GFS Model showing the 500mb Geopotential Height (Color-filled) and Mean Sea Level Pressure (in millibars - lined).  Left image is today's storm crashing into the NW US Corner 2PM Friday.  Not a repeat, the image on the right shows the next sub-980 mb area of low pressure working into the same area Saturday evening - Courtesy www.tropicaltidbits.com 

 

 

A Drought Buster?

A positive spin on this storm – no pun intended – is that rain is still very much needed for these areas. At the very least, a few inches of rain is expected to accumulate west of the Cascade Mountains. Double-digit totals are in fact quite likely, with upwards of 10 – 15” of rain quite possible in the hardest-hit spots in Oregon and Washington. Appreciable totals even in the 5 – 10” range can find their way as far south as the Ferndale, CA region, with even several inches of rain for San Francisco. While even these totals may not fully solve the lack of rain for everyone, they will likely go a long way to chipping into any deficits plaguing the area, especially the further south where drought conditions are most severe.
 

 

Potentially Tough Record to Break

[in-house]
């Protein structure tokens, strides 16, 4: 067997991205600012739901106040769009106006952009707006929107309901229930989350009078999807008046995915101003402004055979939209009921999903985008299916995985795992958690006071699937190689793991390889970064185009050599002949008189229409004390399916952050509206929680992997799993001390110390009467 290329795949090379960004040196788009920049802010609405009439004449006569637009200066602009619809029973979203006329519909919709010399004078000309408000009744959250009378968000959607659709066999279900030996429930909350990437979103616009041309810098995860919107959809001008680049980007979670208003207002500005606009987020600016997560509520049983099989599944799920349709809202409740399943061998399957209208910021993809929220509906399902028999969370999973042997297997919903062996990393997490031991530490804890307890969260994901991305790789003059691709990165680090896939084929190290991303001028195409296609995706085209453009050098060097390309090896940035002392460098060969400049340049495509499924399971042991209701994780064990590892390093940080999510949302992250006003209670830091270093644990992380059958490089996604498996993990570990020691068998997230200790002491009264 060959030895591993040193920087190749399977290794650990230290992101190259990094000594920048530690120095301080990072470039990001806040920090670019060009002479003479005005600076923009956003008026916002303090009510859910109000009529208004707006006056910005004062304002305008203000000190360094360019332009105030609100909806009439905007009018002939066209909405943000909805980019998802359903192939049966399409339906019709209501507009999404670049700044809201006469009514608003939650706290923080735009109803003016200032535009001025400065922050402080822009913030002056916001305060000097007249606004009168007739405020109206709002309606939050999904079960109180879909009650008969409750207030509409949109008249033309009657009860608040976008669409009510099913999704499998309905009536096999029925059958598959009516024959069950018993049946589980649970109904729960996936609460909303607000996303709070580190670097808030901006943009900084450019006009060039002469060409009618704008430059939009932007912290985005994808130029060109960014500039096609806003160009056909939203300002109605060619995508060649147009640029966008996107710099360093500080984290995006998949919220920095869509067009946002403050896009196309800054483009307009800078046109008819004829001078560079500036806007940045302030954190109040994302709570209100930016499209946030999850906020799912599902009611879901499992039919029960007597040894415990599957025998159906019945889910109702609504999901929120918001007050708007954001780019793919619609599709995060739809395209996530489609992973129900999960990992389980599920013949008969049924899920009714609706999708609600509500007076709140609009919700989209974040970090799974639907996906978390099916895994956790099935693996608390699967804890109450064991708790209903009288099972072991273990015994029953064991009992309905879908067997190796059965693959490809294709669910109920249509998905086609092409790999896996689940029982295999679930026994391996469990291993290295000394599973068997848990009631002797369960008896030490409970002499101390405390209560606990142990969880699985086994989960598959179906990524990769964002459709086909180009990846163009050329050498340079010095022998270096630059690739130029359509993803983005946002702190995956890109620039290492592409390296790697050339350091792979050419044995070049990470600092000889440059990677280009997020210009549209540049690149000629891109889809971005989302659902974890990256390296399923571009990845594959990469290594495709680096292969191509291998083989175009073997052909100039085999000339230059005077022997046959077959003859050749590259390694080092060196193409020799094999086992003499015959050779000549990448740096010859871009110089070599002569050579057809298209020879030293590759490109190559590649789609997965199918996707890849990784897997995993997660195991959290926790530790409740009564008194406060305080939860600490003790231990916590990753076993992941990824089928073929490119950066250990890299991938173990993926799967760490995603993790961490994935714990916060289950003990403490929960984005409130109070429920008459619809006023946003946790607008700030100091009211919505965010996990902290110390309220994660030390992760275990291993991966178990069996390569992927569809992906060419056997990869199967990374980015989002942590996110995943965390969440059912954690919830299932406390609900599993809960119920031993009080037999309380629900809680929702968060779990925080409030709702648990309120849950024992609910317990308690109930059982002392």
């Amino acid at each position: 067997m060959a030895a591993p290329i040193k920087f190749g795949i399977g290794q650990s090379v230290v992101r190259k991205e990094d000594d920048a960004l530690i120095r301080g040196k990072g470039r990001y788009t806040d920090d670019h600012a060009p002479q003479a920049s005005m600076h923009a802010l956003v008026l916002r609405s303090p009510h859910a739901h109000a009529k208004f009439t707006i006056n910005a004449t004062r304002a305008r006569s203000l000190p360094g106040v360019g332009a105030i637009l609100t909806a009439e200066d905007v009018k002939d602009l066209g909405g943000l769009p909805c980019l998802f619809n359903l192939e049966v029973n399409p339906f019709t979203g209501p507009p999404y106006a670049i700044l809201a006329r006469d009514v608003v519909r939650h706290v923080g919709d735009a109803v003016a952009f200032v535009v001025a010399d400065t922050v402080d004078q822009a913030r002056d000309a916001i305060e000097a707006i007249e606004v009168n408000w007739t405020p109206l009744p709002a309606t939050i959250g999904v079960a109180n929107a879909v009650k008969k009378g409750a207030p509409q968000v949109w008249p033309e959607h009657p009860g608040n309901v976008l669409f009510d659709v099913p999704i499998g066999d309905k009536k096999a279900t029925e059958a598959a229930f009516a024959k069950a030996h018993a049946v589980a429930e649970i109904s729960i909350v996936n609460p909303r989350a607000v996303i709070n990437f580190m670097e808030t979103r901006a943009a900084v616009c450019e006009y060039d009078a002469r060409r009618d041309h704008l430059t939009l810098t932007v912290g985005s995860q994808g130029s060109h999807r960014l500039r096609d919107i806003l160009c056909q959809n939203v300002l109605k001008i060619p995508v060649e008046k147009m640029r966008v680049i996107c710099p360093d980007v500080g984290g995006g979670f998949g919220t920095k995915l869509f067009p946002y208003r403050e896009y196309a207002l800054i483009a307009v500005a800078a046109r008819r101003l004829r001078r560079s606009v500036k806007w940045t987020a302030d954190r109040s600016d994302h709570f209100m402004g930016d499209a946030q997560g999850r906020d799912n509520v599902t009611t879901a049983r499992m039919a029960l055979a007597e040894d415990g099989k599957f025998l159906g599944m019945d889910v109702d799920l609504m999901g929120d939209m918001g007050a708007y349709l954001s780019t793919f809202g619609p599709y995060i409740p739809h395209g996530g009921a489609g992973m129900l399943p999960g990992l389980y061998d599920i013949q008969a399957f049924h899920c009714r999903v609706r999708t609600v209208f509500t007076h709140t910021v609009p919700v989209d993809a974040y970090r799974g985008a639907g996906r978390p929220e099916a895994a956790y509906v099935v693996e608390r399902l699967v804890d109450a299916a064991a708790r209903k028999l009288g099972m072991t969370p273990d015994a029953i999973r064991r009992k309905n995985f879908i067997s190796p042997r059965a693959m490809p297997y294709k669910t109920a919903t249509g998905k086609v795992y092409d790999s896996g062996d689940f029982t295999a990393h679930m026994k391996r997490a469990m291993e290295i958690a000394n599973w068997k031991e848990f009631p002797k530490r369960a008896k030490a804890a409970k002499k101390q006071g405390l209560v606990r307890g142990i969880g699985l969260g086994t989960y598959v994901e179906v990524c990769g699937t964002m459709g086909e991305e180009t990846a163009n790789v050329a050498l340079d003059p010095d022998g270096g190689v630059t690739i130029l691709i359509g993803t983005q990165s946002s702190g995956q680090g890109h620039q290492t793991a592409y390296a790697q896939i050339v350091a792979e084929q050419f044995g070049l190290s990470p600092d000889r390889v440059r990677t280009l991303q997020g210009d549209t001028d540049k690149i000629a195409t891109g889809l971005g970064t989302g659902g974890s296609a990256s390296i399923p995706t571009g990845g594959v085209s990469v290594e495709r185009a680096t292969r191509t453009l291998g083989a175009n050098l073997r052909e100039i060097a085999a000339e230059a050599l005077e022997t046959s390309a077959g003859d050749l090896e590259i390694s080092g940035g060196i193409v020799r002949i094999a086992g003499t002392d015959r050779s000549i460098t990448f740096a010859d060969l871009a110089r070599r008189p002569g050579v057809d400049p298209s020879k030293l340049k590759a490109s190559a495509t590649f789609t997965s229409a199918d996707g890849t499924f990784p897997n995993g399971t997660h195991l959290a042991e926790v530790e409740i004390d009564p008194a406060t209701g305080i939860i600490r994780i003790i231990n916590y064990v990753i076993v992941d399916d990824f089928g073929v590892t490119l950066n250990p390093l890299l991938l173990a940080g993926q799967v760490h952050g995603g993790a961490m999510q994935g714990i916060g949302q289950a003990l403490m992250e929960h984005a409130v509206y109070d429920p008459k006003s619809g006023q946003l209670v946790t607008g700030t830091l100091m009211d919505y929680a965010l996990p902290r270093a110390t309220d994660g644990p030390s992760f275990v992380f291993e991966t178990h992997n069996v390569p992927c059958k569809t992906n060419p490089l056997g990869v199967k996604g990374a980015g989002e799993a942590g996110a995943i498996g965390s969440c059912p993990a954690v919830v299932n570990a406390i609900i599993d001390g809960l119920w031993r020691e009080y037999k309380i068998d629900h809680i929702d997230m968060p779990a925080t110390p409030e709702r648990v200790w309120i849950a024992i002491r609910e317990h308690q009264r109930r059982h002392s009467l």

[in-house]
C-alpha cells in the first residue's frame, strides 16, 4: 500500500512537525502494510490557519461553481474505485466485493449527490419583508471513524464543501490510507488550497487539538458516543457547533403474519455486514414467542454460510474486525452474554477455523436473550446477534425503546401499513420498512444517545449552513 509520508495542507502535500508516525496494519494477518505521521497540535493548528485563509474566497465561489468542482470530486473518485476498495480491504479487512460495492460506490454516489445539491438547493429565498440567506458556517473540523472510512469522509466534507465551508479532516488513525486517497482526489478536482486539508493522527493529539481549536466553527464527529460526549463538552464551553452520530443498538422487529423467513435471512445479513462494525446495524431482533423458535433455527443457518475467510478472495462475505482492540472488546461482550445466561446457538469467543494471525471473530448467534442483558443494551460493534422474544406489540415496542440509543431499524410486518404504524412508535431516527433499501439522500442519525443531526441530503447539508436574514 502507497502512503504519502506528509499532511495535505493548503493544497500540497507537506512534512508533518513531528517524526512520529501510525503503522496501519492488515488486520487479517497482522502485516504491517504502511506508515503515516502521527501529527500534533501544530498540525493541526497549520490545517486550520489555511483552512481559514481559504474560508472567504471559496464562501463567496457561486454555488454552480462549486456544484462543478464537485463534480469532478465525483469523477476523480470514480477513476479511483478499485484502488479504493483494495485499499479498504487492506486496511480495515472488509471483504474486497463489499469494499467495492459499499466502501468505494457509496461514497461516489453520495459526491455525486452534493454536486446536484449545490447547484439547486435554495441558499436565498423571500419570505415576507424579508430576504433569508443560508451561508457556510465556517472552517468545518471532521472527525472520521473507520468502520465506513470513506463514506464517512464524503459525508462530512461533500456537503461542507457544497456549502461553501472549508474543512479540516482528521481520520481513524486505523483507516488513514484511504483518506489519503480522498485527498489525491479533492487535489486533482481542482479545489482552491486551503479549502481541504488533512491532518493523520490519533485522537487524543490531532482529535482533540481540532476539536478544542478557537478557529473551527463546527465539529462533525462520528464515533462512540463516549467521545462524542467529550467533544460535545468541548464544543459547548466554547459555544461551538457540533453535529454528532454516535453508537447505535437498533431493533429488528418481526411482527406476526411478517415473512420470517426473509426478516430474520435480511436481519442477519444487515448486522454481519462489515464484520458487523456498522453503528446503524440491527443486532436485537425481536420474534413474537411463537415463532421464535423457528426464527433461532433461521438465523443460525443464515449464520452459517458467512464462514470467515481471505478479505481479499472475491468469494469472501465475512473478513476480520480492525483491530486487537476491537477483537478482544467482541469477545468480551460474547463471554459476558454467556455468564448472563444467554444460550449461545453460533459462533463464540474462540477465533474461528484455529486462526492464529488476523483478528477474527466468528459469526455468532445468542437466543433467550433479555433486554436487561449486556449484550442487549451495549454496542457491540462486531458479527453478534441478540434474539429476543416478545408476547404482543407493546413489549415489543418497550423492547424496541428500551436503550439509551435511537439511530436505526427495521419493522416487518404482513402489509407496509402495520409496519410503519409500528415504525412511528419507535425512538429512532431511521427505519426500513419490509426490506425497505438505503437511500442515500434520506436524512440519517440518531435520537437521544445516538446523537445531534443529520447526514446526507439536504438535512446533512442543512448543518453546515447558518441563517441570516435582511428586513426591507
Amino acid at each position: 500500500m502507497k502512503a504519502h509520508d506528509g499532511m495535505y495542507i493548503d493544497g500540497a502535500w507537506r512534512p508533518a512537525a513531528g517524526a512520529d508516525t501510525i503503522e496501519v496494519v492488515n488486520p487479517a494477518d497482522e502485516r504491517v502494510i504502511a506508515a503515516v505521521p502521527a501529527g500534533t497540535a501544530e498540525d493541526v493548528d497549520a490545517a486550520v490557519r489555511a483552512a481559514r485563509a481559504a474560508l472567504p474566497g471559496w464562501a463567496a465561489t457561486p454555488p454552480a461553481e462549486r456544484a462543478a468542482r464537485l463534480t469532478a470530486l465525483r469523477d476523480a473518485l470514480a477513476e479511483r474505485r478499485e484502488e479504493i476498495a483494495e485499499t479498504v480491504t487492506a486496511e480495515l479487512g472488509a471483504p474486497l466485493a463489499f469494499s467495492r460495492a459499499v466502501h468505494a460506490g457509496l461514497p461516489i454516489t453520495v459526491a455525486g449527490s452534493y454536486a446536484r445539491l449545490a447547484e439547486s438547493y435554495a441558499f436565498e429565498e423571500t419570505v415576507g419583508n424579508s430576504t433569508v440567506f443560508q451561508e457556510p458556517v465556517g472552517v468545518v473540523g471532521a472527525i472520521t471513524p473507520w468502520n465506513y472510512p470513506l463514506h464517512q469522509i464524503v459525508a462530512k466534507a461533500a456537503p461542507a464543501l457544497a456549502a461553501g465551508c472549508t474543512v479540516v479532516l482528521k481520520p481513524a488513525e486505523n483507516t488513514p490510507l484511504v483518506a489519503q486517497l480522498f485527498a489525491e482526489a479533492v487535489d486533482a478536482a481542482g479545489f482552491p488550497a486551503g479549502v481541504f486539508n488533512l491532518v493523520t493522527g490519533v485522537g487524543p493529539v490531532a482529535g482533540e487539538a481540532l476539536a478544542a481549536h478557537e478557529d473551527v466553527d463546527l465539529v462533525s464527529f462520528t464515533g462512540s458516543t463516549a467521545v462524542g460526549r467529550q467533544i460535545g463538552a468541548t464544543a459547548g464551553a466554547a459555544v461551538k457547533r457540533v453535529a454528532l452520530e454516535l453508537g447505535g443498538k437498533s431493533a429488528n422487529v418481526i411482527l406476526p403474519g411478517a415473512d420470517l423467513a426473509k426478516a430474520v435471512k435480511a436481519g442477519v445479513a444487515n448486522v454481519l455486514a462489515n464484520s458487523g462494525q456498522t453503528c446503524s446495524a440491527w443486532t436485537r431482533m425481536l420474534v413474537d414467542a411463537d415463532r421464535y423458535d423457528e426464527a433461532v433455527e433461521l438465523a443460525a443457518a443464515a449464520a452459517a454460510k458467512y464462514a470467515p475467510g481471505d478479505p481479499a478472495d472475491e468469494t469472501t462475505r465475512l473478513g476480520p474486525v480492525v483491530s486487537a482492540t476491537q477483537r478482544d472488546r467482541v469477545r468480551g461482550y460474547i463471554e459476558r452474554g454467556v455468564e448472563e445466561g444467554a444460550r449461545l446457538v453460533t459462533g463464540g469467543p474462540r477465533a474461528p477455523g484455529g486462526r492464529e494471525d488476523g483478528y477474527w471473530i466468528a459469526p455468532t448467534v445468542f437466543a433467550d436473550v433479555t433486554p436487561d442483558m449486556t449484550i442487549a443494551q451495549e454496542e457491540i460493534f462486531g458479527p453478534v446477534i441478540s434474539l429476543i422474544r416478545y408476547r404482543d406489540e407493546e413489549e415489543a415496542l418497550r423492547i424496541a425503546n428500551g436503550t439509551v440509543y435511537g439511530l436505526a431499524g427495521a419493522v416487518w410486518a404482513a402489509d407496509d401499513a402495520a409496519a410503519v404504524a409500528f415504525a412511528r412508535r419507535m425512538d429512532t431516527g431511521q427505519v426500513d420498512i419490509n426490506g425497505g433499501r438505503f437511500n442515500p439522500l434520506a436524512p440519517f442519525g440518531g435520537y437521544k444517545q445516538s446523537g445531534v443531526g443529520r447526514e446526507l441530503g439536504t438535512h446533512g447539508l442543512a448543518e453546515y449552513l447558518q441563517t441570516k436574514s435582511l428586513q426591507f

Due to the geographical influences of the region, it is not necessarily easy to see excessive rain in some spots that get typically become shadowed in these events - particularly the valley city of Portland, Oregon. In fact, in Portland International Airport, the highest recorded 1-day total for the region with records going back to 1938 is 2.69” (1996).  This storm has a couple of advantages as it has added juice from its tropical origins and a track that can push the moisture in with less orographic interruption.  It is from this that Saturday’s totals have a chance to break a record for PDX, as upwards of 2 to 4 inches of rain are quite possible in Portland through Saturday night.

Highest 1-day Rainfall Totals Portland, OR

Rank

Value

Date

1

2.69

11/19/1996

2

2.67

12/7/2015

3

2.53

11/6/2006

4

2.49

1/1/2009

5

2.48

1/6/1948

6

2.44

10/31/1994

-

2.44

10/27/1994

8

2.43

11/15/1950

9

2.42

11/15/1973

10

2.35

11/22/2011

11

2.33

10/26/1994

-

2.33

1/31/1987

13

2.31

11/24/1960

14

2.26

11/26/1945

15

2.23

9/17/1969

16

2.17

12/27/1942

17

2.16

2/6/1996

18

2.11

11/25/1998

19

2.08

12/2/1980

20

2.05

1/31/2003

21

2.03

9/14/1996

-

2.03

1/22/1970

23

2.02

12/27/1998

24

2.01

11/11/1995

25

1.99

10/13/2016

     A table showing highest recorded 1-day rainfall totals for Portland International Airport in Oregon. Thursday's event alone brought this spot's 25th highest recorded rainfall for one day.  Saturday's rainfall  is expected to be more signficant, and may not take much to break that record.